In her book, You Are the Mother Your Children Need: Believing in Your God Given Gifts,Talents and Abilities, Christie Gardiner says, “You are the mother your children need.” She goes on to say,”I know you worry that you aren’t enough. How could you possibly be? There are so many things to do right, and your list of ineptitudes seems overwhelming. But I have to tell you something, and I need you to listen: The woman you want to be.. The one who has within her every talent, gift, and ability to be what her children need? She’s already there.She is you!”

Growing up as the baby sister, I was often jealous of my older sisters. I would always try to sneak into their rooms and borrow their makeup or their clothes. Being five years younger, most of the clothes didn’t fit. And imagine my surprise when my sister’s lip balm turned out to be rub-on cologne. I was so excited when they started to be too busy to babysit and I got to take over their jobs. Twenty-five cents an hour was the going rate at the time and I was thrilled when I would get fifty cents an hour for my hard work. I loved babies. I loved babysitting and being given the responsibility of taking care of them. I had my favorites, but as I too got older, my interests changed.

I always thought that since I loved babies so much, I would be a wonderful mother. Little did I know that motherhood is different than babysitting. When you can’t get a baby to stop crying, you don’t get to hand her off to mommy and daddy at the end of your shift nor do you get to leave the throwup on the floor for someone else to clean up (yes, I did that). You don’t expect to be the mean mom who yells or says no all the time. Motherhood is a full time position. There is no paid time off, vacation days, or even a lunch break. Occasionally, you might get a date night, but the kids are still there when you get home. It’s not a bad thing. There’s nothing better than watching a 2 year old sleeping soundly. The point being, they are your greatest joy and you wouldn’t have it any other way. Why then do we find ourselves at wit’s end? Why do we raise our voices and throw our hands up in the air when they are disobedient? Why do we cry ourselves to sleep at night worrying about the choices they are making? Why do we get up everyday and do it all again? The answer is simple. We are mothers! And just like our mothers before us, it’s the most important thing we may ever be.

I had the privilege of being with my sweet mother for 51 years of my life. She was my best friend. She was the cool mom that everyone loved. She was the classy mom who had matching shoes and purses for every outfit. She was the mom who called everyday to see how you and the kids were doing. She was the mom who bought you new pajamas whenever you had surgery or a new baby. She was the mom who cleaned under the kitchen sink or emptied the junk drawer whether it needed it or not. She was the best mom. She was my mother and she taught me how to be a mother. As we watched her decline with age, she would often repeat stories over and over again. She loved to talk about our daddy. She was a widow for 12 long years without her sweetheart. They taught by word and example what true love was. I was just 38 years old when our daddy passed away from melanoma cancer. It was hard to watch my hero slowly leave this life. It was even harder watching my dear mother suffer as they said their temporary goodbyes from this earthly life together. It’s a strange part of life to have both of your parents gone. She was my mother.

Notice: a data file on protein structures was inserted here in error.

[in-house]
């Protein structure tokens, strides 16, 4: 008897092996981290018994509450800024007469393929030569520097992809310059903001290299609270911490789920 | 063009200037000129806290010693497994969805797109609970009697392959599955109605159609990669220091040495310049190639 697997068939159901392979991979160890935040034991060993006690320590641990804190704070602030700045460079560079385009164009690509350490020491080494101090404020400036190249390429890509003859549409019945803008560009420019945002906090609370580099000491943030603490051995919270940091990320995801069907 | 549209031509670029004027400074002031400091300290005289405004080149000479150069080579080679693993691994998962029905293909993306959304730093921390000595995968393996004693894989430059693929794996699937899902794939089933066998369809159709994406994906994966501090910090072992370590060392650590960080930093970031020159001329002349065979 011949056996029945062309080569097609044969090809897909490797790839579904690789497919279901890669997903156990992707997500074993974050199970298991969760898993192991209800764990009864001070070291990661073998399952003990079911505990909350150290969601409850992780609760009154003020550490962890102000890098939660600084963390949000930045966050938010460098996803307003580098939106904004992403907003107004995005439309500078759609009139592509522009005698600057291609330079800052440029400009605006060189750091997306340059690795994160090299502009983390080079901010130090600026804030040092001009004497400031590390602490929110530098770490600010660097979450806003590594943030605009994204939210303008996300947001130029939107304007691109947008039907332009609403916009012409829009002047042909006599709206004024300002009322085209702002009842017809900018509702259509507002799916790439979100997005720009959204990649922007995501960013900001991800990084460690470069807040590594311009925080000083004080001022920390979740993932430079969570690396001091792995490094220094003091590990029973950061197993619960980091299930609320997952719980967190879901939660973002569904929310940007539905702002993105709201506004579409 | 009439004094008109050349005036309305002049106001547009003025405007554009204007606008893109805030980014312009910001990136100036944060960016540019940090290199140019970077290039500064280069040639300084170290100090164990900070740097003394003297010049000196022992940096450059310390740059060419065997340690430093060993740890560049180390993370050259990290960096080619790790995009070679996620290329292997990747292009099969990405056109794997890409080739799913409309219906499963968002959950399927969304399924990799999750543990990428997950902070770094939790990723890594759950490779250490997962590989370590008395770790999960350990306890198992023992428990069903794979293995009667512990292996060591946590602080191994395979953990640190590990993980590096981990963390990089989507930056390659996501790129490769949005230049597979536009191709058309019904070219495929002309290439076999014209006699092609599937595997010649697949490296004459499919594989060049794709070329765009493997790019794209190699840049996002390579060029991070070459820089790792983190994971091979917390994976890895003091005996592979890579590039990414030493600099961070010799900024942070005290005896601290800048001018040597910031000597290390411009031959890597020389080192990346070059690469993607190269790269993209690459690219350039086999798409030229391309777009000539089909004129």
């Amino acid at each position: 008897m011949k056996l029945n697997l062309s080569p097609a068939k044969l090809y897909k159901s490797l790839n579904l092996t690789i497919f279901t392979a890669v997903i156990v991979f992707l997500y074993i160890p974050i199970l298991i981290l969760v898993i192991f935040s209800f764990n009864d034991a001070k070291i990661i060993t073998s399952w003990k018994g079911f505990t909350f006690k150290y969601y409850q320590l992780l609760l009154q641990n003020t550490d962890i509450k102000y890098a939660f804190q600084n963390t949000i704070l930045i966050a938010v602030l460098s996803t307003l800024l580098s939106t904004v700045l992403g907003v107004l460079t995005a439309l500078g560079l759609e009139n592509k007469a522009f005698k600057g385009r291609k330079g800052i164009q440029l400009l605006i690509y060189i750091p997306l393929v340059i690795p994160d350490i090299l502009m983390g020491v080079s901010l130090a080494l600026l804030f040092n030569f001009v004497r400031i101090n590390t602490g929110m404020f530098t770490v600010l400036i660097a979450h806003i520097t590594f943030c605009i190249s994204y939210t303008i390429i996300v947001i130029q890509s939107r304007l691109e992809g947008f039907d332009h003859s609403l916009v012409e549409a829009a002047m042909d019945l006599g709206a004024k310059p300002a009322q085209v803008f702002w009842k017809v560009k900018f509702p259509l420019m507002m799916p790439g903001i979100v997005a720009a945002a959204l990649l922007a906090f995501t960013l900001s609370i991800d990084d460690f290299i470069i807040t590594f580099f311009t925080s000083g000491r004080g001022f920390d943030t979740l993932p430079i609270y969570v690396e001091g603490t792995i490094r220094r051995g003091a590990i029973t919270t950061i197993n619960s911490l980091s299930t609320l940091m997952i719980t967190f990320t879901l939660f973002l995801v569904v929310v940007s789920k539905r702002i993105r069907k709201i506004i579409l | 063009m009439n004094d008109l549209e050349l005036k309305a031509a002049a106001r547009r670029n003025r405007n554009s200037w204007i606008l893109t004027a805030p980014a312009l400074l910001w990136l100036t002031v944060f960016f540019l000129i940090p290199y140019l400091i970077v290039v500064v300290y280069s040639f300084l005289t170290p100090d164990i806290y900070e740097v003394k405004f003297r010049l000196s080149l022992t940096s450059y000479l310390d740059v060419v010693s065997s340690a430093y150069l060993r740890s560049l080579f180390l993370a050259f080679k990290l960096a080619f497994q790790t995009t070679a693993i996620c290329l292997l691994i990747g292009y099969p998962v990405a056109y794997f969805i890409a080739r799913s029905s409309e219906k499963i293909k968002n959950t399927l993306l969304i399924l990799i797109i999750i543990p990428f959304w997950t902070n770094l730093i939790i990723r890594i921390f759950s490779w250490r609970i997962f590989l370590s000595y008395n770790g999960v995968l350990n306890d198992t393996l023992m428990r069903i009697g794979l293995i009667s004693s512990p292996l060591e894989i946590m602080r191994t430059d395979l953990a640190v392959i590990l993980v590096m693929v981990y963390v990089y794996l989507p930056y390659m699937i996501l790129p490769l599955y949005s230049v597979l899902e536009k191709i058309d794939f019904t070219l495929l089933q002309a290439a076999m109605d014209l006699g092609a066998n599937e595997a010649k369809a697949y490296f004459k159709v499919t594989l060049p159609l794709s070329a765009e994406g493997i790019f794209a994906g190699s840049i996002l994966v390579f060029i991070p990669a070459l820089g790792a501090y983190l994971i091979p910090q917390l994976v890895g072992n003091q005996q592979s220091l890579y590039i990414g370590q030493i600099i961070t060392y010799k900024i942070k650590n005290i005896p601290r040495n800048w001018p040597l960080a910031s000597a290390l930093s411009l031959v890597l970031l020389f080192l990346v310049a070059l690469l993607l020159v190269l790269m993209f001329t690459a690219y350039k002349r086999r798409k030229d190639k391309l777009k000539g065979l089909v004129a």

I reached out on social media and asked mothers to fill in the blank to this sentence: “The best thing about being a mother is…” Answers varied from rocking a baby to sleep (my personal favorite) to watching them grow into responsible adults. I believe this response from T. Tierney Hendrickson sums it up,”The best part of being a mother is the daily experience of being an individual so bonded by the heart and soul to your children throughout all their experiences and stages. Sacrificing to be a true caregiver, advocate, role model and teacher, all the while learning, growing and being inspired by the uniqueness of the individuality of each child! The love and wisdom of it all and understanding , shapes us into our glory of grand-parenthood! It is the most excruciating, glorious, rewarding vocation, honour and blessing bestowed by God! The best part is reflecting at the end of the days and years with a heart full of love knowing that tomorrow will bring more adventure, greater joy, and more perfect love!” I agree that having a front row seat to their good times and bad makes us all better people. Everything about motherhood is both exhilarating and exhausting. But it is the love in our hearts that keeps us all going day after day.

One day a year, the world stops to honor mothers. Yet every day the mothers around the world continue to do the same things they did yesterday and will do again tomorrow. Whether they leave the house for another job or stay home, they do it not because it is expected, but because they choose to. Whether we have a dozen children or none at all #wearemothers.